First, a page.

HARTFORD – State Representatives William A. Petit Jr. (R-22), Whit Betts (R-78), and Cara Pavalock-D’Amato (R-77) said the state’s business community can’t afford the crush of anti-employer policies pushed by the majority party’s controversial proposal to increase the state’s minimum wage to $15.
HB-5004, An Act Increasing the Minimum Fair Wage, would increase the state’s current wage of $10.10 to $15 over a four and a half year time frame. As of October 1st, the wage would increase to $11.00 effective October 1, 2019, to $12.00 effective September 1, 2020, to $13.00 effective August 1, 2021, to $14.00 effective July 1, 2022, and $15.00 effective June 1, 2023.
During the 14 hour debate, Republican lawmakers called multiple amendments to implement changes to the bill that would have lessened the blow to local municipalities, non-profit organizations, and individuals in the Intellectually and Developmentally Disabled (IDD) community. Despite their best efforts, Rep. Petit, Betts, Pavalock-D’Amato and their Republican colleagues were unable to prevent the bill from passing forward without having some input into its final language.
All three lawmakers agree on increasing wages and doing what is best for the greater population of hard-working men and women but are worried that if those increases are too severe or too fast, that it could lead to reduced employment opportunities, shorter hours, and closed businesses.
“I, like many of my colleagues believe in fair wages, but I feel any increase to the minimum wage needs to be done so that it make economic sense and is fiscally responsible in a clear cut time of economic contraction,” Rep. Petit said. “After listening to our constituents and several hours of public testimony, our caucus pushed for a longer wage increase implementation, carve outs for those under the age of 18, those working summer jobs, our municipalities, and non-profits. Unfortunately those suggestions weren’t approved. I hope that more compromise can be had when this bill heads to the Senate for their vote.”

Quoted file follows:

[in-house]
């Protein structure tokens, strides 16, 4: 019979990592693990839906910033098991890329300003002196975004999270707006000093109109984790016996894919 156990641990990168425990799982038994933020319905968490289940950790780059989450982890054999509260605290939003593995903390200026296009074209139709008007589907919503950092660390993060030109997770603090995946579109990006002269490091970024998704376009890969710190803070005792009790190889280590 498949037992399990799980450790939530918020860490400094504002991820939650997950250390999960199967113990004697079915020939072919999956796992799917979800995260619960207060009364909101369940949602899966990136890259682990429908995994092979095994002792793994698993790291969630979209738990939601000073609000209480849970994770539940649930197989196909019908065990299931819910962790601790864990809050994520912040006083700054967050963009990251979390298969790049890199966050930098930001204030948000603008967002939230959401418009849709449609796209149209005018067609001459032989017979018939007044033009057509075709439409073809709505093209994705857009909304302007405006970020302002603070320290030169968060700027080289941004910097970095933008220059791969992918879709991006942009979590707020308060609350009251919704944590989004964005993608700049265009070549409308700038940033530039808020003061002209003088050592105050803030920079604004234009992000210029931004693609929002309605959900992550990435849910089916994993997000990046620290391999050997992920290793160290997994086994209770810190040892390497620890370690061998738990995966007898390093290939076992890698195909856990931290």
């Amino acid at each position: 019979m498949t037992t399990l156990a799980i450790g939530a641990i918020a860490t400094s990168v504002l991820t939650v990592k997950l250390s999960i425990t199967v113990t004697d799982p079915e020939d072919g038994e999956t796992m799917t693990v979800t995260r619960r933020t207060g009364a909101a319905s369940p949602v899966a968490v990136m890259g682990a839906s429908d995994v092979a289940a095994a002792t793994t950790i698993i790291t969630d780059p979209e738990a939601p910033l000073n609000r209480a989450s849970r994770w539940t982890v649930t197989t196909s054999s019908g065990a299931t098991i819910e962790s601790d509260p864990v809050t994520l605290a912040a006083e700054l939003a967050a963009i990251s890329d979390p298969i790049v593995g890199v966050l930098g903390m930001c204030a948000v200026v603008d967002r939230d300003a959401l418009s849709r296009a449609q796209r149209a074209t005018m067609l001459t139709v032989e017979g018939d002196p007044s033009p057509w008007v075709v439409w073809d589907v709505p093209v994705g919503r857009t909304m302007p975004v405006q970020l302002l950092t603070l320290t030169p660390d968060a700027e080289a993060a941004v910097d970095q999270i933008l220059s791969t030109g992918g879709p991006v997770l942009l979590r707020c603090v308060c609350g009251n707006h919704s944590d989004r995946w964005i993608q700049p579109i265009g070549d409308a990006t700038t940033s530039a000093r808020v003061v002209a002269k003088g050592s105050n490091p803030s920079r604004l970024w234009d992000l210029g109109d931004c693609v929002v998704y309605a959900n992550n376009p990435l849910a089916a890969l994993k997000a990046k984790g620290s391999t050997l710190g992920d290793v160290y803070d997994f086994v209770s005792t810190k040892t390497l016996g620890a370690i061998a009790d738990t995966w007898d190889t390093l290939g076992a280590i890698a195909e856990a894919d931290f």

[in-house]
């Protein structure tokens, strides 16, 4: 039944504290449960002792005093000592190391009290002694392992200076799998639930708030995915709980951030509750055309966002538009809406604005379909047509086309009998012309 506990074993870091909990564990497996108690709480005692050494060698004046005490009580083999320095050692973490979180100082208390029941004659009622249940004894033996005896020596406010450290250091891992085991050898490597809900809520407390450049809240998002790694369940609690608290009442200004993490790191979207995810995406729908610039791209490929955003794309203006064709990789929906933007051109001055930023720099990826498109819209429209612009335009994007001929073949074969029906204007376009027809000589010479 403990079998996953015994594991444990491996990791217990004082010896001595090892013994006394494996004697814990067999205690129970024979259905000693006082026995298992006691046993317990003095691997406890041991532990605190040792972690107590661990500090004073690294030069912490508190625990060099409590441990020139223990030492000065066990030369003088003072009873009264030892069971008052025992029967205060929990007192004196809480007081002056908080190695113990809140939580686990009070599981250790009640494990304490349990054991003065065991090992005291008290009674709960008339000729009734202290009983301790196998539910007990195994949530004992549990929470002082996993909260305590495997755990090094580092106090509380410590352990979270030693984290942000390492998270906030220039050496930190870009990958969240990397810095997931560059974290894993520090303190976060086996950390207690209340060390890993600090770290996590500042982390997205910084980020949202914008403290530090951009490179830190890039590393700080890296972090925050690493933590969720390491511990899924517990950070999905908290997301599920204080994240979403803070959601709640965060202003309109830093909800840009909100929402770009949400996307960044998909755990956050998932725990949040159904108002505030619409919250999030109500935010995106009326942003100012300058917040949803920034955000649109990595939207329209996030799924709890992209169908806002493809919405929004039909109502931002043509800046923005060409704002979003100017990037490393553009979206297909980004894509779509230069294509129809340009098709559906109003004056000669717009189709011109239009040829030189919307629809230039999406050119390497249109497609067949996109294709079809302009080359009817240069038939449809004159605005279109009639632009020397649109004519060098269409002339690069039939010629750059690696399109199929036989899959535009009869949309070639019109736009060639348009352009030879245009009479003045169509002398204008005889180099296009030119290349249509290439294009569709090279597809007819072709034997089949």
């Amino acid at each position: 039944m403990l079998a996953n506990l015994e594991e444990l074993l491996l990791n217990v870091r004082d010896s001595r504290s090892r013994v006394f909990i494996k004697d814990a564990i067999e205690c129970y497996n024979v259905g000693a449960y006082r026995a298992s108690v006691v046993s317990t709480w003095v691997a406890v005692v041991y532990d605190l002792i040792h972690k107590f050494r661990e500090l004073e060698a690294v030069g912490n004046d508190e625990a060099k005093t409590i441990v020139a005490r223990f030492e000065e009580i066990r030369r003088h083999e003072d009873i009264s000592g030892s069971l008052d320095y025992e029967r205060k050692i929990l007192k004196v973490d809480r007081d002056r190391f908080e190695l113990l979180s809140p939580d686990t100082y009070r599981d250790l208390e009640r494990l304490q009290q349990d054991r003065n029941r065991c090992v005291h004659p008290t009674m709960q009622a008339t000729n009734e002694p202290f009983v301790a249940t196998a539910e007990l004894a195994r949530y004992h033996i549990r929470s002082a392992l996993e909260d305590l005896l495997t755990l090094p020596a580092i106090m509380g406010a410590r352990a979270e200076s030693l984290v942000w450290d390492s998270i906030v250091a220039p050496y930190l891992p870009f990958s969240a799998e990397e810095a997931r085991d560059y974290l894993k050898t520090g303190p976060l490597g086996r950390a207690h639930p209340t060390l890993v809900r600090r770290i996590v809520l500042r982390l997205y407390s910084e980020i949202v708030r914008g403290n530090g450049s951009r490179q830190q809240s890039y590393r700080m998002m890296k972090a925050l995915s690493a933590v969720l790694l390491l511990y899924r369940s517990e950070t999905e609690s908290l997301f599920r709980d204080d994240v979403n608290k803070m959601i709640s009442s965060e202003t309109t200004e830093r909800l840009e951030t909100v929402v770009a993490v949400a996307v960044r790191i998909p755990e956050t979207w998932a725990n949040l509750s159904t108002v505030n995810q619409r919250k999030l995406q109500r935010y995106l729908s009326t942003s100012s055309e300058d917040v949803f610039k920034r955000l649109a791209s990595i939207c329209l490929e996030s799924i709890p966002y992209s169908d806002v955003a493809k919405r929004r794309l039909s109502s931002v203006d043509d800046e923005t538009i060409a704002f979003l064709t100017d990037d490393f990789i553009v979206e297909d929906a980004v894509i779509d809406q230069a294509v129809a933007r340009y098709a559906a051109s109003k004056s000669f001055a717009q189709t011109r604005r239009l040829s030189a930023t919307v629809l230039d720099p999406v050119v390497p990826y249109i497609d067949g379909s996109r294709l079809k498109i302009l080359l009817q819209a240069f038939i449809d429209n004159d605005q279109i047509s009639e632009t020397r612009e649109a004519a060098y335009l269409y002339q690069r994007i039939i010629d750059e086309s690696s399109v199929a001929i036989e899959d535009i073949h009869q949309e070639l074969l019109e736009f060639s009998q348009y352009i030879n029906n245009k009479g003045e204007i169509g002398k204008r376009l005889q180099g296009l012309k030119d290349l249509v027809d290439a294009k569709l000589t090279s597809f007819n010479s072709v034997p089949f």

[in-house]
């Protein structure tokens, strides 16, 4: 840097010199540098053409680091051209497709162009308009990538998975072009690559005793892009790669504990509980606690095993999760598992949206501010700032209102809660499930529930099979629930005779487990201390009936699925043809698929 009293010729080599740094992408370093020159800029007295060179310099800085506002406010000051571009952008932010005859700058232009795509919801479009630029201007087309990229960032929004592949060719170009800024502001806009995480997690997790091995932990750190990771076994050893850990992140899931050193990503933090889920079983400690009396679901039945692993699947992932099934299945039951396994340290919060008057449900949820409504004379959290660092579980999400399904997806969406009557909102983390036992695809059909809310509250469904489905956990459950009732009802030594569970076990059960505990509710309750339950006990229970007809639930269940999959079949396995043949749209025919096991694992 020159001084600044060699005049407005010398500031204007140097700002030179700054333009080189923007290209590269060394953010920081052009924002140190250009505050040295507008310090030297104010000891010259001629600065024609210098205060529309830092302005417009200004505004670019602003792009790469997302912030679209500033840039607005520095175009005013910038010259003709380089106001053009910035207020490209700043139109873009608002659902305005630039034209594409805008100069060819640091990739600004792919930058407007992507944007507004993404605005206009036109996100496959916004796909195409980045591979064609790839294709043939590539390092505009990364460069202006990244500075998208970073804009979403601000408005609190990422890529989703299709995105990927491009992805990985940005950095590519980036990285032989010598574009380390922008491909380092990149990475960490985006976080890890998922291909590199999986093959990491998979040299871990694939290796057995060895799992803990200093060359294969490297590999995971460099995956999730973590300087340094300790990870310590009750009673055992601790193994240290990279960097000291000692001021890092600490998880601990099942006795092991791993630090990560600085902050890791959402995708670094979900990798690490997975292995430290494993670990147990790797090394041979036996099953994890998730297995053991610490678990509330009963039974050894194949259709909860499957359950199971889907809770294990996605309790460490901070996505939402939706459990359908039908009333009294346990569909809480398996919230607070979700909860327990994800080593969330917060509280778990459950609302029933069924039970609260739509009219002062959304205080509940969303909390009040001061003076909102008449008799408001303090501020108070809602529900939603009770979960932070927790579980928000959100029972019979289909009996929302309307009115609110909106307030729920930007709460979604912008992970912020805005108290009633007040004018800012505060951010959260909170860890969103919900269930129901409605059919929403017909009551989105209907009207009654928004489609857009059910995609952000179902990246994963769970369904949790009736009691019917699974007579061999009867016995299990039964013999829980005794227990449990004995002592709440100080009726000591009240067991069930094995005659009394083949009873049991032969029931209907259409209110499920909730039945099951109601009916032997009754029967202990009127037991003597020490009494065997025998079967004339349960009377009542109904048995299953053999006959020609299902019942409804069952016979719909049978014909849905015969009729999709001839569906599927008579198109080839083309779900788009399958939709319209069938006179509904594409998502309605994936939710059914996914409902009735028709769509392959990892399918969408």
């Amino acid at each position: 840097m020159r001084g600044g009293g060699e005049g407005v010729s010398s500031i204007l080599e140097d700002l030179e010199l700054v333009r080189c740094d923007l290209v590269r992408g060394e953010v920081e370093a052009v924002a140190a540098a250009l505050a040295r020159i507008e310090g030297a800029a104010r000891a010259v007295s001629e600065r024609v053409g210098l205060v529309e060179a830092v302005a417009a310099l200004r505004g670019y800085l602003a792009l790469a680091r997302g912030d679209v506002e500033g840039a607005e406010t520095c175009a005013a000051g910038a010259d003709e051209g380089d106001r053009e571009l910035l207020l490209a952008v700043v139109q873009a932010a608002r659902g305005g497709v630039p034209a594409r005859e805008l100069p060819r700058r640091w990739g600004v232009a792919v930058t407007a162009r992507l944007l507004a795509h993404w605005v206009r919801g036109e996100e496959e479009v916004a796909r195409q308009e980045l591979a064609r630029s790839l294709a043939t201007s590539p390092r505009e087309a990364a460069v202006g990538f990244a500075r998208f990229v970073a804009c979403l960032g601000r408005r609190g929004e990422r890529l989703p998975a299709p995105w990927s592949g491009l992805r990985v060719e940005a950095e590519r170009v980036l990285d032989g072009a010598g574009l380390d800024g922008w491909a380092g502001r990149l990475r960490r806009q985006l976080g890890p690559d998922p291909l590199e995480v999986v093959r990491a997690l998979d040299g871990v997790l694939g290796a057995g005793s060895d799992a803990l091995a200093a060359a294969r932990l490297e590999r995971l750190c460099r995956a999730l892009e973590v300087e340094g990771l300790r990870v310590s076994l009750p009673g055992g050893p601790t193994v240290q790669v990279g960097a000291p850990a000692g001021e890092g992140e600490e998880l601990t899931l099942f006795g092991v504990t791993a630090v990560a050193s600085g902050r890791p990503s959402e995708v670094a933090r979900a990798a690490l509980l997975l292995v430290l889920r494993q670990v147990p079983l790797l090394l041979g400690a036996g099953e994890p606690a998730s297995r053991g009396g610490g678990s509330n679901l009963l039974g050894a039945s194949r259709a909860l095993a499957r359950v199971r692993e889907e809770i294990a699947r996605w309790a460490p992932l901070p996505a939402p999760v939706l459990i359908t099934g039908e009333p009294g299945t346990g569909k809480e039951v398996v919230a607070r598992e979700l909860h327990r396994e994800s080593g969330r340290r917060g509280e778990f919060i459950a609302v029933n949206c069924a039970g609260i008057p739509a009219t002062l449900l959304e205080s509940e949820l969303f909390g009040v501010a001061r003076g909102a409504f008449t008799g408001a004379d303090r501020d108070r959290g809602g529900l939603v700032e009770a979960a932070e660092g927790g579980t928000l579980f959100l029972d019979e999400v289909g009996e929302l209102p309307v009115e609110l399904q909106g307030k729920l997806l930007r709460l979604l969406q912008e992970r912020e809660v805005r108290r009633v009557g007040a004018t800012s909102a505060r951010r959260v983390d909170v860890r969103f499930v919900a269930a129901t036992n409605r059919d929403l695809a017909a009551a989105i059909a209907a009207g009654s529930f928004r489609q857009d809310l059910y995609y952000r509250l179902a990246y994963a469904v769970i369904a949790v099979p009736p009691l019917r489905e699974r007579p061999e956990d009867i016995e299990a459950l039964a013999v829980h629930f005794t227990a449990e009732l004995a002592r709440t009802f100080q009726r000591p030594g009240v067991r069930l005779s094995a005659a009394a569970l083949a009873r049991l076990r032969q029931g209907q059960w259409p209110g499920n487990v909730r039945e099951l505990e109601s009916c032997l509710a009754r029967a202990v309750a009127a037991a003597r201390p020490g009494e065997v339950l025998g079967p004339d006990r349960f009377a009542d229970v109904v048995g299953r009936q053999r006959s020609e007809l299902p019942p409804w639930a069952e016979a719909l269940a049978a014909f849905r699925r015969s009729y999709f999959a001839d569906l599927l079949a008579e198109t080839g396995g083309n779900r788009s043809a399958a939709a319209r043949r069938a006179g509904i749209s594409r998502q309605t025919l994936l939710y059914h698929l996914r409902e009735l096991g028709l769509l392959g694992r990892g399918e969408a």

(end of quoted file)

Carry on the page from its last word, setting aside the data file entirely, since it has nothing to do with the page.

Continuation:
“The passage of this bill will have harmful effects on many of our non-profit organizations like the Boys and Girls Club of Bristol, Bristol Adult Resource Center and local businesses like Lake Compounce,” Rep. Betts said. “It will also severely hurt many of our small businesses in Plymouth and Bristol who are currently employing less than fifty people”
“Not everyone has the financial capabilities of Walmart, a large corporation who has the ability to absorb these type of drastic increases,” Rep. Pavalock-D’Amato said. “Our small business owners aren’t guaranteed to have more revenue to cover the costs associated with this bill. As a new mother, the increased costs of childcare also concern me. Democrat lawmakers say they need to increase the minimum wage in order to keep up with the costs of living in Connecticut, but somehow forget that they are the ones responsible for making this state so unaffordable.”
The bill, which was initially discussed during Tuesday’s Appropriations Committee was promised by chairs of the committee to only be a ‘work in progress.’ During the meeting, it was brought to the committee’s attention that Speaker of the House Joe Aresimowicz chose to add the bill to the following day’s House session while the committee was still having discussions on the bill’s language.
Lawmakers from both sides of the aisle began their discussions shortly after 9:00 p.m. Wednesday night and concluded them on Thursday afternoon. When the final vote was taken, the bill passed 85-59 with six absentees. Two Democrats also voted in to opposition the bill.
The bill will now head to the Senate for a vote.